Coronavirus and Commercial Agreements
From Helsell Fetterman’s COVID-19 Response Group
We are receiving many questions about continuing to perform contract obligations in the face of the COVID-19 outbreak, “stay-in-place” and like orders, and the dramatic economic consequences that have resulted from the outbreak and orders. These FAQs touch upon the most common questions we are receiving.
What is a “force majeure” clause and does it apply to the current COVID-19 outbreak?
A “force majeure” provision is often found in a contract to identify certain circumstances or events that may excuse performance or even terminate a contract altogether. Common “force majeure” events include natural disasters, wars, acts of God, and such other events that make it unreasonable or impossible to perform under the contract.
Depending on the language of the provision, the current COVID-19 outbreak may qualify as a force majeure event under:
- Express language, e.g., “pandemic”, “epidemic”, “disease”
- Umbrella language, e.g., “natural disaster”, “governmental actions”, or “inability to obtain” necessary labor, materials, equipment, etc.
“Force majeure” provisions typically require notice to the other party and reasonable measures to mitigate the effects of the force majeure event. Carefully review your agreement for whether there is a “force majeure” or like provision and the specific wording, requirements and/or conditions to excuse performance.
What if “force majeure” does not apply?
Under Washington law, parties may be excused from performing obligations and responsibilities under the contract principle of impossibility. To excuse performance, a party must demonstrate either actual impossibility or extreme and unreasonable difficulty, expense, or loss. This means that if performance is still feasible (even if more expensive), the principle does not apply.
Depending on the contract terms, the defense of impossibility may apply to excuse performance. For example, “stay at home” and other state-mandated social distancing orders have effectively closed business to the public and such orders may in certain cases amount to such impossibility. However, if such an order is temporary (as most currently are) in duration, then performance may only be excused during the effective period of the order, and a party may still be required to perform under the contract as soon as it is reasonably possible to do so again. In the end, the analysis will be fact specific depending on the terms in the contract and the circumstances and consequences faced by each party to the contract.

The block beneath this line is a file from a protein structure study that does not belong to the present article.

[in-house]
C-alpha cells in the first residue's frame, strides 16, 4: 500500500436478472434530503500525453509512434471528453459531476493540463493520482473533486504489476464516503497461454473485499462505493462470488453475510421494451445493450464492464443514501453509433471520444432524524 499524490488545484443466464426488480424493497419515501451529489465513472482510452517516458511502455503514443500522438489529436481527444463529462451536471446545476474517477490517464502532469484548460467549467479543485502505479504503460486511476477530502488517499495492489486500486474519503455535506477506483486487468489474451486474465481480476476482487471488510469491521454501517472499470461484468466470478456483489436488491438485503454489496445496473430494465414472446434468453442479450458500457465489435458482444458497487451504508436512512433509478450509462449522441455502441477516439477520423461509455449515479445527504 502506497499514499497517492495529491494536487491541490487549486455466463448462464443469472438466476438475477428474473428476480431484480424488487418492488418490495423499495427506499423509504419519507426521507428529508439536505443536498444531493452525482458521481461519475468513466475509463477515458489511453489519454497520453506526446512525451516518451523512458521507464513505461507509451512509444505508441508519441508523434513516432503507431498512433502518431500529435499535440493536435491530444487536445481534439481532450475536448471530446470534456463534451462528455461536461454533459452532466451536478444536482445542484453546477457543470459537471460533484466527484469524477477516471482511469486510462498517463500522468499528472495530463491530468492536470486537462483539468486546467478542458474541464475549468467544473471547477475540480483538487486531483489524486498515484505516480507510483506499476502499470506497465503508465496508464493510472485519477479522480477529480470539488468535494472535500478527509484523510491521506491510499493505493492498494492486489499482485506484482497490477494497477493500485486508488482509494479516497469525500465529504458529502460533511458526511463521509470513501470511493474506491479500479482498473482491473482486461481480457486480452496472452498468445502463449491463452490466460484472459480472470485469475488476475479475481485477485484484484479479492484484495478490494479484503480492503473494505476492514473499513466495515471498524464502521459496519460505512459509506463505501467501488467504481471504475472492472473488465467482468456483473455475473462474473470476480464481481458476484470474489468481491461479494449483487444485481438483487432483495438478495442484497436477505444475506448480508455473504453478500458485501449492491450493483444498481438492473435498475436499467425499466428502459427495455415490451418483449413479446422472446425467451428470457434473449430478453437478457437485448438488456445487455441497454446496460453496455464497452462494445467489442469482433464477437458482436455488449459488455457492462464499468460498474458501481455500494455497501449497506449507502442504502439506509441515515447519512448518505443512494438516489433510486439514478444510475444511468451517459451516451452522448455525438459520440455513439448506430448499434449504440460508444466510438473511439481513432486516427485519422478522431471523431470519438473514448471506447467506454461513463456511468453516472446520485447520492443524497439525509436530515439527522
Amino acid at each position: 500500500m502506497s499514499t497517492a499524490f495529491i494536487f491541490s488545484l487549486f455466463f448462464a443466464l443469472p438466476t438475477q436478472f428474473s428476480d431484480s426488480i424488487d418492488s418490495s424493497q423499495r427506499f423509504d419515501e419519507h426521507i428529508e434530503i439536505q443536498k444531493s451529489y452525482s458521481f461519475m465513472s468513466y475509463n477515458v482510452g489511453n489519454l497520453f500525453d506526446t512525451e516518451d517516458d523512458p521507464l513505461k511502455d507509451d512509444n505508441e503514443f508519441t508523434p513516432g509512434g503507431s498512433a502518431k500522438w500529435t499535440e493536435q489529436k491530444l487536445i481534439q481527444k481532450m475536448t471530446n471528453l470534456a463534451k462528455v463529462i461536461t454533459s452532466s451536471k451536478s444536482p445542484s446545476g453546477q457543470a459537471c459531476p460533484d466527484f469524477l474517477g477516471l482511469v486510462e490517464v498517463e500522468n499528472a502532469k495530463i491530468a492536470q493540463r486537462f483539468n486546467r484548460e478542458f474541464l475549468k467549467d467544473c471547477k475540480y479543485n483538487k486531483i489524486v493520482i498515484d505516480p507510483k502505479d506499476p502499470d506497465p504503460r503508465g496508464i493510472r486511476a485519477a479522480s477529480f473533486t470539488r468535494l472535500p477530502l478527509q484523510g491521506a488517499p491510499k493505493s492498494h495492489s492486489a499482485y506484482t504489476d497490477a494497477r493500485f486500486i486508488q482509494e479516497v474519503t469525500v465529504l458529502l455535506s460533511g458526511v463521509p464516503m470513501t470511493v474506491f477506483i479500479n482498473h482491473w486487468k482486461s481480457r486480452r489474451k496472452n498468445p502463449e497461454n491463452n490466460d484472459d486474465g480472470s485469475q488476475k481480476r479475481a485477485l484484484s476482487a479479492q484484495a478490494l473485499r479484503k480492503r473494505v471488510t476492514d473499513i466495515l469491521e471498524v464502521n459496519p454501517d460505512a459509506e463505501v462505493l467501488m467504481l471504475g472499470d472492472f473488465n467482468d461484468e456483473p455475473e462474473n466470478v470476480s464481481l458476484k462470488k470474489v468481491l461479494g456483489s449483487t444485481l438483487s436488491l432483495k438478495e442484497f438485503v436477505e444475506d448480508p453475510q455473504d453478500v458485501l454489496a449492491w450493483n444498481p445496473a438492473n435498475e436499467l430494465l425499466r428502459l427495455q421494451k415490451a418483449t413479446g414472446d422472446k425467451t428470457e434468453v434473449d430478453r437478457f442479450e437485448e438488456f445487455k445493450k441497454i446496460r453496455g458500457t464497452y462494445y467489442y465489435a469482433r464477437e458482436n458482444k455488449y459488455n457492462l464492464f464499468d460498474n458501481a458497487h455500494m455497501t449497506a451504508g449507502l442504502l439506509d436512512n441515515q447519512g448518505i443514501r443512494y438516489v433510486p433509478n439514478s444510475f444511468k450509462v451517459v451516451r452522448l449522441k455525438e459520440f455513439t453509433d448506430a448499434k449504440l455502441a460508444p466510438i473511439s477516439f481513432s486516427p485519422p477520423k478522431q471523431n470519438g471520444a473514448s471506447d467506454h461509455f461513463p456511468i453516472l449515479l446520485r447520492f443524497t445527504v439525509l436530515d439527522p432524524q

Does “force majeure” apply to performance of rent obligations?
It is rare for “force majeure” provisions to excuse a tenant’s obligations to pay rent except in rare circumstances, such as if the force majeure event causes actual damage or destruction to critical leased space. Even then, some lease agreements will indicate specific and limited relief, such as rate abatement proportional to the unusable leased space.
The best course of action is for a landlord and its tenant(s) to communicate with each other concerning the tenant’s ability to pay rent, and where rents cannot be paid, to discuss and negotiate alternatives to rent payments (and more precisely, rent defaults), such as extensions to pay rent; deferred rent with a payment plan; exercise of an early extension option with amended terms; and more. Tenants should be prepared to provide up-to-date financial information showing the adverse economic impact to help reassure your landlord of payment, and to assess operating costs for any reductions in light of reduced activity.
Negotiate with the future in mind
These are uncertain times and there are new developments nearly every day. While Congress passed the CARES Act to provide $350 billion in loans to small businesses, it is not a simple or immediate solution for businesses struggling in response to COVID-19. Lenders are just beginning the process of granting loans – and are already overwhelmed with applicants. Normally, the SBA processes roughly 60,000 loans annually. On the first day of the Paycheck Protection Program on April 3, 2020, banks reported tens of thousands of applications. Unfortunately, financial relief is going to take time. As a result, it is important to continue communications with the other party involved in your commercial agreements and negotiate terms to mutually benefit everyone and help mitigate losses.
Helsell Fetterman is ready to assist and counsel small businesses in addressing the myriad issues arising out of COVID-19, from negotiating new contract terms and responding to the outbreak, to workplace safety, unemployment and compensation, and business and individual planning for the future. We are here to help and support our local business community.